Passport to Pimlico

It’s a Duchy, Burgundy in fact, one London street, looking forward to Laurel & Hardy’s Utopia (dir. Joannon).

The whole thing gets up a surprising lot of parody, even the Berlin Airlift, before at last it’s taken in tow. “Plucky little Pimlico!”

The inestimable genius of Genevieve is a master of camerawork and the whatnots of the business, he knows everything, only the critics lack that knowledge.

In America, it was shortened initially, which only bred confusion per the New York Times, Variety likewise.


The Galloping Major
A Fairy Tale about Horse-Racing

On the theory that truth is stranger than fiction, how Britain won the war, with reference to Clarence Brown’s National Velvet.

It is, therefore, the most amazing film far and away on the subject of sport.

This is very easily proven, witness the obscurity in which it has lain for half a century, taken at face value by critics quite seriously in the wrong way and pronounced by Halliwell and the BFI “sub-Ealing” (both dismiss the director’s last two films, I Am a Camera and Next to No Time, out of hand).

From the song of the same name.



Hawling brooligans on the London-Brighton run, driving a 1904 Darracq and a 1904 Spyker.

Accounts say that the director emphatically wanted English motorcars and got these, French and Dutch.

They were heightened considerably and play each other’s part in Edwards’ The Great Race, a much vaster enterprise coincident with Annakin’s Those Magnificent Men in Their Flying Machines, followed by Those Daring Young Men in Their Jaunty Jalopies, Bail’s The Gumball Rally, Needham’s The Cannonball Rally and Cannonball Run II, not to mention the pivotal film, Kramer’s It’s a Mad Mad Mad Mad World.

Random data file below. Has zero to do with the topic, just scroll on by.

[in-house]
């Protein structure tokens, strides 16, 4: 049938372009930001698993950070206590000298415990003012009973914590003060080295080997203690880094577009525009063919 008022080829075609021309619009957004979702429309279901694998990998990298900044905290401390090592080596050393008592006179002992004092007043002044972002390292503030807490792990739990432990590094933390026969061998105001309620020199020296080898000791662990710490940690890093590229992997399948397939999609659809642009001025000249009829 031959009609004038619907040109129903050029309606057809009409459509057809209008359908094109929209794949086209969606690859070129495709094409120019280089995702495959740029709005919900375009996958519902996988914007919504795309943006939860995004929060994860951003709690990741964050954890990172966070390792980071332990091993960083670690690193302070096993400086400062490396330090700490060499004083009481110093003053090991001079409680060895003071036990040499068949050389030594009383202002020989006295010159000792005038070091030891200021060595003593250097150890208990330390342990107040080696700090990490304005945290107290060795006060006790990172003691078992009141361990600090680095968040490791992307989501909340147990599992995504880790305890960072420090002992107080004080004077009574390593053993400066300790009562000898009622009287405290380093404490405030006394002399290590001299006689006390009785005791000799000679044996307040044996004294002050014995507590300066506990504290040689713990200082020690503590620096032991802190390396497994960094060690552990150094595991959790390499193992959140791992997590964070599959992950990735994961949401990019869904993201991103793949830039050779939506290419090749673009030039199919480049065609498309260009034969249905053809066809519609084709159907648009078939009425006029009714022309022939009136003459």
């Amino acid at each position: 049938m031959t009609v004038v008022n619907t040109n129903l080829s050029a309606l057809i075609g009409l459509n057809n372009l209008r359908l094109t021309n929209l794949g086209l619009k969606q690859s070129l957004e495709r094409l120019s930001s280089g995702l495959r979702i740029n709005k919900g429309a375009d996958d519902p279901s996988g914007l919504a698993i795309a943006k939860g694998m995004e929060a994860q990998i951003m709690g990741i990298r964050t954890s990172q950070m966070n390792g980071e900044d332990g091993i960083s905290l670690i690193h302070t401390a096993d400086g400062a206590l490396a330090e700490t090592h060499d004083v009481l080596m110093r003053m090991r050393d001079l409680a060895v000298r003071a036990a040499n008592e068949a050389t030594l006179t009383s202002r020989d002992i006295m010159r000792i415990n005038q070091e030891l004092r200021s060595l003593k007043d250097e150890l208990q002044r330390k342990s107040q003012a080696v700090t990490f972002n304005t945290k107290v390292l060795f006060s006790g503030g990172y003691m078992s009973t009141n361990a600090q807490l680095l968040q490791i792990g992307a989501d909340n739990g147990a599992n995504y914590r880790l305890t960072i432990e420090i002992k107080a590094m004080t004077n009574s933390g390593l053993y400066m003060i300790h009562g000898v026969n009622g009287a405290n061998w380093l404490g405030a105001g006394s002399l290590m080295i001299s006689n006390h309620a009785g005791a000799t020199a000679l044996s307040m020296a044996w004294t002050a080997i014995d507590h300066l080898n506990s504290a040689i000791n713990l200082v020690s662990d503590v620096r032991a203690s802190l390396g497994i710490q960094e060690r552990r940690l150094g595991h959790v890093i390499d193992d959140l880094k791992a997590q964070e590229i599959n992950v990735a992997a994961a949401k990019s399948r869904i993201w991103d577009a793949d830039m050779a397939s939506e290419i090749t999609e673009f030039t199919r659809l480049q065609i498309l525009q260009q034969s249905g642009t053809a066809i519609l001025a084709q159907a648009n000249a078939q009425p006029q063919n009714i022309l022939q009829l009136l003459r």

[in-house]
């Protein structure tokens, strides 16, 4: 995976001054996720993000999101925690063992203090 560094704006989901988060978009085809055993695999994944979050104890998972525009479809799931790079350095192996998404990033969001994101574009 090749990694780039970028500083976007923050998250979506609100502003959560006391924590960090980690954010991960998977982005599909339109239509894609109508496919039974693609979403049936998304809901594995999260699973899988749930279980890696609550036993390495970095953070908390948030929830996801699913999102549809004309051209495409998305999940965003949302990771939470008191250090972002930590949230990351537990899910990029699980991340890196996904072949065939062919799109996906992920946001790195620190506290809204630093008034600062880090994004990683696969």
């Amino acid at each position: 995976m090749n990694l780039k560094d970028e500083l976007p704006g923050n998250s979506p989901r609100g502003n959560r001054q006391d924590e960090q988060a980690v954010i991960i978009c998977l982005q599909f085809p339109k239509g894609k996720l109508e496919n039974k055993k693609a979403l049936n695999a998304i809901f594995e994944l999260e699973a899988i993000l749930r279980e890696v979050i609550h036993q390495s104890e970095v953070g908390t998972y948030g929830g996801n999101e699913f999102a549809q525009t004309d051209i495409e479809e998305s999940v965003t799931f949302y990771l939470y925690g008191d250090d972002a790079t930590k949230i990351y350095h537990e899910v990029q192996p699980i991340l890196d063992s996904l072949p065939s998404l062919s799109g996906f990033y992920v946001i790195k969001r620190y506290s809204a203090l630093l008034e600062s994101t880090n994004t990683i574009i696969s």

The very fine psychology of Rose and Cornelius probes tacitly behind the fears and attractions of old things to their quiddity. “You don’t speak of old paintings,” Godard observes, “why do you speak of old films?”


I am a Camera

Portrait of the artist as a writer.

The muse descends upon him, and the god. The pressure of circumstances expresses his gifts. The alchemical properties of all this are amply displayed.

You can never know what a critic will say, though you are safe in the long run betting against him if the film is a good one, he has his reputation to maintain. There is a rare occasion, however, when you may be quite certain he will write a pan, and that is when he doesn’t know what to make of it at all, as Crowther admits in his New York Times review.

The degrees of comedy are exhibited by Cornelius and his expert cast as though it were a classic treatise on the various kinds and ways of being funny or not. Berlin at the start of 1931 is a dismal place, unless one is very rich. But the author is much older now, at the opening of the film and after telling these reminiscences at the sort of literary cocktail party he abhors, in London.